Church, J.A., White, N.J., Konikow, L.F., Domingues, C.M., Cogley, J.G., Rignot, E., Gregory, J.M., van den Broeke, M.R., Monaghan, A.J. and Velicogna, I. 2011. Revisiting the earth's sea-level and energy budgets from 1961 to 2008. Geophysical Research Letters 38: 10.1029/2011GL048794.
The authors write that "sea-level rise is a high-profile and important aspect of climate change," noting that "in the last two Intergovernmental Panel on Climate Change assessments, the sum of observed contributions to sea-level rise has consistently been less than the observed rise over multi-decadal periods, thus reducing confidence in the sea-level projections." Therefore, they made a new attempt at achieving what had been so elusive in the past.
What was done
Noting that earth's sea-level and energy budgets "are closely related and must be solved in a consistent manner," Church et al. "consider them together, using new and updated estimates of all terms for the past five decades," in order to obtain what they feel is the best estimate of mean global sea level rate-of-rise over the period 1972 to 2008.
What was learned
Because of uncertainties affecting various pertinent parameters during the 1960s, Church et al. concentrate on the period 1972-2008, for which they find good agreement between the mean annual sea-level and energy budgets, as is illustrated in the figure below.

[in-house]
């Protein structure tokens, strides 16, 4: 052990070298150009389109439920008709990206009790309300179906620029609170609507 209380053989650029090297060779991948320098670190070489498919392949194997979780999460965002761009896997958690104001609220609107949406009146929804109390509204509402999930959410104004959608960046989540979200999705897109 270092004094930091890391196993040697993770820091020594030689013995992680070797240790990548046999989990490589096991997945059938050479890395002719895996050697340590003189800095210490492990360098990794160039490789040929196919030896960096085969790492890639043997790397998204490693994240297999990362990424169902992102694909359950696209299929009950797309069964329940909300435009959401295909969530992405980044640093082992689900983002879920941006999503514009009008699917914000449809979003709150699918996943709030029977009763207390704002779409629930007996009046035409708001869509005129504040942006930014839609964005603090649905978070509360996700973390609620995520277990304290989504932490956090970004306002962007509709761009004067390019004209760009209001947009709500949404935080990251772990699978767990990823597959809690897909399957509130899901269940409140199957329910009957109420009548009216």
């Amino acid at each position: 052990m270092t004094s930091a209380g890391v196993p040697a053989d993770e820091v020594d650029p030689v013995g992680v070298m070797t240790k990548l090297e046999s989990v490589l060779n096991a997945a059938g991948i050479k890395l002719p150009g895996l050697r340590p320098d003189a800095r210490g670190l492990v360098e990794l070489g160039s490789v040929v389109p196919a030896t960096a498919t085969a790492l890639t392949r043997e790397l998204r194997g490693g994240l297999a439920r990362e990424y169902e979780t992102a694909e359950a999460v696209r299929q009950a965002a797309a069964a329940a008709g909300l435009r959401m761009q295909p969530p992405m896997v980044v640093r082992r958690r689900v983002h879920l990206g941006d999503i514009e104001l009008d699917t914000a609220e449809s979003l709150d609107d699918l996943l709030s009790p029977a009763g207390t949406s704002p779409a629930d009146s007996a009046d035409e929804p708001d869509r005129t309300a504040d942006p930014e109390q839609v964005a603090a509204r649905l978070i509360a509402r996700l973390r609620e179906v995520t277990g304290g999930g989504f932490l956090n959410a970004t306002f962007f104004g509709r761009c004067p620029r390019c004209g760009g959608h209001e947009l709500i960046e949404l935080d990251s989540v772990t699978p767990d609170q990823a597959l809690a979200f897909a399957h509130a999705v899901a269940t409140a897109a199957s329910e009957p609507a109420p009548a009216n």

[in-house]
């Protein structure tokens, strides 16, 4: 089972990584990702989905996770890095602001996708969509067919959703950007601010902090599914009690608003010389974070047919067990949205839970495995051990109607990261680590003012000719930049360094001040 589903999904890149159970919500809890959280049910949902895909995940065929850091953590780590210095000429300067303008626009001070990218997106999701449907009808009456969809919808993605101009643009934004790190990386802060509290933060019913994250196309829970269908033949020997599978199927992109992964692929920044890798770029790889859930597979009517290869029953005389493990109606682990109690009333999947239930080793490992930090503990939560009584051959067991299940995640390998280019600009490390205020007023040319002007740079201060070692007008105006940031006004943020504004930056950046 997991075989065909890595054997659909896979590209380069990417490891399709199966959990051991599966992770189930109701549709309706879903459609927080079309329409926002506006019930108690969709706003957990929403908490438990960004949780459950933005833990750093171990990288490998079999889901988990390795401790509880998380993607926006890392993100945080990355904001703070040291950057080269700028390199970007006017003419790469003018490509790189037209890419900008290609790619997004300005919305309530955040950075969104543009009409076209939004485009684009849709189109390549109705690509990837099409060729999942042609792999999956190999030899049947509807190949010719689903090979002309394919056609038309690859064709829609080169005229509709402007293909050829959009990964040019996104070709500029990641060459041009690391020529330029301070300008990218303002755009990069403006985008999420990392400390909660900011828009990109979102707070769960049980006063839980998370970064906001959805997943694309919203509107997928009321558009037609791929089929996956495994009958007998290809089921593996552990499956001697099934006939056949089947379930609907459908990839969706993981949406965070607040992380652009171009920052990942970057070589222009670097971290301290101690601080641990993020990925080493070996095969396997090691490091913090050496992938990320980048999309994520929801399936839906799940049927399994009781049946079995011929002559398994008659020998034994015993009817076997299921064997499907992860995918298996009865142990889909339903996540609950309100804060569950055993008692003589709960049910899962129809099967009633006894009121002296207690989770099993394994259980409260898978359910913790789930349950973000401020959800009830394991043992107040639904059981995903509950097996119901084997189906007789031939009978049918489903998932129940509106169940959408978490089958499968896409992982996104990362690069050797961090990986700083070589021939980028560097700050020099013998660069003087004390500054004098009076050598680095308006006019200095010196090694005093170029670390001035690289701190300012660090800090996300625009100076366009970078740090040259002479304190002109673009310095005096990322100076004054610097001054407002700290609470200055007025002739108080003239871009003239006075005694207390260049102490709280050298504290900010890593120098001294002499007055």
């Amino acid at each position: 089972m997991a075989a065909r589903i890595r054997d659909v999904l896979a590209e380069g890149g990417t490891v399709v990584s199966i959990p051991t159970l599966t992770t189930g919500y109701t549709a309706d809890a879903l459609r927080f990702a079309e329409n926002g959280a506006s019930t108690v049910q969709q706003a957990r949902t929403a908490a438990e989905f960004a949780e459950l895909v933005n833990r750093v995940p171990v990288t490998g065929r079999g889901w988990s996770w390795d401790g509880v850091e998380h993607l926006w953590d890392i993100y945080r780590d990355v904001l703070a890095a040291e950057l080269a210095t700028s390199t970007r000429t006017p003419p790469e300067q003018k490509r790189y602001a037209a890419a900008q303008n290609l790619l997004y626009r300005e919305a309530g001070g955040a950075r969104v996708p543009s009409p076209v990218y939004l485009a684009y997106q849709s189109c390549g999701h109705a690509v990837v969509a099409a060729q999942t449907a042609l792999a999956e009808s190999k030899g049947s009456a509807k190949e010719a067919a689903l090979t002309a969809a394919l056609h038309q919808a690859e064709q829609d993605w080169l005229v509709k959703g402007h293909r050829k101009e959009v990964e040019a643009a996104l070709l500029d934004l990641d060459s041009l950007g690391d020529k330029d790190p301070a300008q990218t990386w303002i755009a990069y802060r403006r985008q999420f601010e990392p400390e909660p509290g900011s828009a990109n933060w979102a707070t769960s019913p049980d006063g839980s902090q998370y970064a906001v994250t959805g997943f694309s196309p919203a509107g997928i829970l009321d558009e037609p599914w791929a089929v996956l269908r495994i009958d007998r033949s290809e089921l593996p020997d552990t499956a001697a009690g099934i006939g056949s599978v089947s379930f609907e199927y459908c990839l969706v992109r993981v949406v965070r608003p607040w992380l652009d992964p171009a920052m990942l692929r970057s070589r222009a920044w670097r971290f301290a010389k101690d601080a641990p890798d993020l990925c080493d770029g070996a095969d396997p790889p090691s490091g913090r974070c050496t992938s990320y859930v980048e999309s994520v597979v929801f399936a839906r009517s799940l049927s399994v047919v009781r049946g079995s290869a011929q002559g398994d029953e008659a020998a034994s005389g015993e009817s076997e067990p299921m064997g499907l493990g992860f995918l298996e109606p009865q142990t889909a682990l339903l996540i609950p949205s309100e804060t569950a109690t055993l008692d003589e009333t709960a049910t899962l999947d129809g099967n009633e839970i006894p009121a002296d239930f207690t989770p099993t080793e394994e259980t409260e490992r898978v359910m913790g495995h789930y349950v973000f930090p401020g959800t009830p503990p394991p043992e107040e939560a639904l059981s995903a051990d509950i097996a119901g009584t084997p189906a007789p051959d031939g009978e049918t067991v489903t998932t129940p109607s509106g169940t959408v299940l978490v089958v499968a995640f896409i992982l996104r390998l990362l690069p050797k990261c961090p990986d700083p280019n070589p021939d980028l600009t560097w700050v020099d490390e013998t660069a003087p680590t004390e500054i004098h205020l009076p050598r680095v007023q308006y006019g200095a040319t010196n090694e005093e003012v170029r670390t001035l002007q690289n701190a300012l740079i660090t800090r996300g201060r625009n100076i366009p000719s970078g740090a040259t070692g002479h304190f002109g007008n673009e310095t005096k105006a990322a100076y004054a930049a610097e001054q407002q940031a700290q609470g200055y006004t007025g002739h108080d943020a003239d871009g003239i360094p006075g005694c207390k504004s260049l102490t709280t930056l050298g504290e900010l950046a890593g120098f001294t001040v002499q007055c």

Figure 1. Mean global sea level vs. time, as derived from tide gauge data, satellite altimetry data and summing of the individual contributory components to sea level rise. Adapted from Church et al. (2011).
As for what the data of this figure suggest, the ten researchers write that "from 1972 to 2008, the observed sea-level rise (1.8 ± 0.2 mm/year from tide gauges alone and 2.1 ± 0.2 mm/year from a combination of tide gauges and altimeter observations) agrees well with the sum of energy budget contributions (1.8 ± 0.4 mm/year) in magnitude and with both having similar increases in the rate of rise during the period."
What it means
In spite of all one hears, sees and reads in the popular press about unprecedented global warming and recent accelerated melting of glaciers and ice sheets, as well as short-term accelerations in sea level rise detected by means of satellite technology, the mean rate-of-rise of earth's global ocean appears to have remained remarkably constant ever since 1972.